Queen Anne c.1880 – c.1910

The standard for domestic architecture during the Victorian era in the United States, the Queen Anne style is difficult to define, encompassing a wide range of architectural elements and borrowing and combining features from multiple stylistic traditions. The initial inspiration came from England, but developed into something uniquely American. During the second half of the nineteenth century, English architects led by Richard Norman Shaw developed and published house plans inspired by Elizabethan cottages and manors with their varied, asymmetrical forms and medieval-inspired half timbering.  Shaw and his contemporaries were reacting against urban industrialism and used architecture to promote the ideal of simpler country living. 

American architect Henry Hobson Richardson (1838-1886), aware of Shaw’s movement, designed the first Queen Anne home in the United States in 1874, the Watts-Sherman House in Newport, Rhode Island. The style also gained popularity as a result of exposure at the Philadelphia Exposition of 1876, promotion in the country’s first architectural magazine, The American Architect and Building News, and in new plan books available by mail order nationwide. Advancing technology also played a role in spreading the Queen Anne style across the country, with pre-cut architectural details readily available and affordable thanks to mass-production and railway distribution.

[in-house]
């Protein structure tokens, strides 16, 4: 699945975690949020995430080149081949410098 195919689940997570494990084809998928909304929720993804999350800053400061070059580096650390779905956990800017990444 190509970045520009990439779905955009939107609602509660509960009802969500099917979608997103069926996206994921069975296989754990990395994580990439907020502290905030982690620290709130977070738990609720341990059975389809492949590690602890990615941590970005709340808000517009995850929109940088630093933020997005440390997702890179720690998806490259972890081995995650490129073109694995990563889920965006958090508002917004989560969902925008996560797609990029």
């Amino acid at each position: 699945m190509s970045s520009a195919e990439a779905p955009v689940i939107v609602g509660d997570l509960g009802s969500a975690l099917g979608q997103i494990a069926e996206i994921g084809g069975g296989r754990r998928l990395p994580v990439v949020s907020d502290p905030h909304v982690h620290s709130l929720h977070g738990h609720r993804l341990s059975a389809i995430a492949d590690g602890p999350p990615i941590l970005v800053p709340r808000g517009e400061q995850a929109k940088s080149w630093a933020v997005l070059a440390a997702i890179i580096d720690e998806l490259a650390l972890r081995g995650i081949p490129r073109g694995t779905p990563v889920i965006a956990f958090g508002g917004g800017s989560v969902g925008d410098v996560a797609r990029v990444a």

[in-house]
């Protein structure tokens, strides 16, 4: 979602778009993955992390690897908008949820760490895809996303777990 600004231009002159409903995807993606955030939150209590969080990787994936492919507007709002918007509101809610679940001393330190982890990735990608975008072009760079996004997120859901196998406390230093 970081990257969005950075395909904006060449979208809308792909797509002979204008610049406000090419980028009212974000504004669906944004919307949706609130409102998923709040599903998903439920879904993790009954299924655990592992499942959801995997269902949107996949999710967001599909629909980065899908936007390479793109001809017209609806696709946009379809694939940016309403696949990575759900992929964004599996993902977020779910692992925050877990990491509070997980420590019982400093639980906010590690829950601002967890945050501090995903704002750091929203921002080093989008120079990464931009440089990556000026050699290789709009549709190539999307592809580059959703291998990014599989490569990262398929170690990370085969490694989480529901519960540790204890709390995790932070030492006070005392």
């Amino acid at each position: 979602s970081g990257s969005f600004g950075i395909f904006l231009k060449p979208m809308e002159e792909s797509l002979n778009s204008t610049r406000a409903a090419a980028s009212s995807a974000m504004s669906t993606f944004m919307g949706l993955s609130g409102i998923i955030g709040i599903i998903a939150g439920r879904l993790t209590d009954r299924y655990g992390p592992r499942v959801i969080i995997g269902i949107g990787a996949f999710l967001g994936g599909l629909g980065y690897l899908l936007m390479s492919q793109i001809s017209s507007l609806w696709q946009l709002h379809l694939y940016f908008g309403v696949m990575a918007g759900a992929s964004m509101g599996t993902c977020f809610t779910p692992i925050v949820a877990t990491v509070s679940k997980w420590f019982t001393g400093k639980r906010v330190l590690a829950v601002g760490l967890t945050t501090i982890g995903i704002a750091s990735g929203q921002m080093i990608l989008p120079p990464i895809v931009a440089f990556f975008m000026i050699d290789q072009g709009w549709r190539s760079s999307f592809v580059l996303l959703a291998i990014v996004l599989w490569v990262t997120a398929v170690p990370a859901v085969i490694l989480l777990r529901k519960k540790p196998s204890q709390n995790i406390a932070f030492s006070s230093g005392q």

Shaw’s original designs were meant to be executed in brick, but his ideas were mostly reinterpreted in the United States in wood. Half-timbered construction was generally replaced by the balloon frame, with a multitude of applied decoration. The defining feature of the American Queen Anne style is the use of varied wall planes and forms using bays, towers, overhangs, wall projections, and multiple wall materials and textures to avoid any flat or plain expanses. No single example exhibits all the varied elements and features associated with the Queen Anne style.     For example, in some examples spindle work, or gingerbread ornamentation was used to embellish porches, gables, and overhanging walls.   There are often some reference to classical architecture incorporating even some version of the Palladian style.     The amount of variety was endless reflecting the availability of many options out in the market of brackets and windows and ornamental styling. 

Geographic Range: 

Queen Anne homes are nearly ubiquitous throughout the country, particularly west of the Appalachians and prominently in California from San Diego to San Francisco, with both townhouses and free-standing examples. 

Typical Features: 

  • Asymmetrical two or three-storied, multifaceted form  
  • Complex intersecting gabled or hipped roofs  
  • Projecting upper floors  
  • Bay windows, often cut away from upper stories  
  • Extensive porches and verandas with turned porch posts and balustrade spindles  
  • Irregular floor plans  
  • Towers, turrets  
  • Multitude of applied features such as brackets, roof cresting, and ornamental chimneys  
  • Mixing of stylistic details from various architectural styles including reinterpreted classical forms  
  • Textured wall patterns including decorative shingles typical  
  • Lacy ornamentation around porch entries and at gable ends common  
  • Large 1:1 window; upper panes often edged with leaded or colored glass  
  • Rich, bold paint color schemes  
  • Usually wood framed; sometimes first story of brick or stone masonry with wood frame above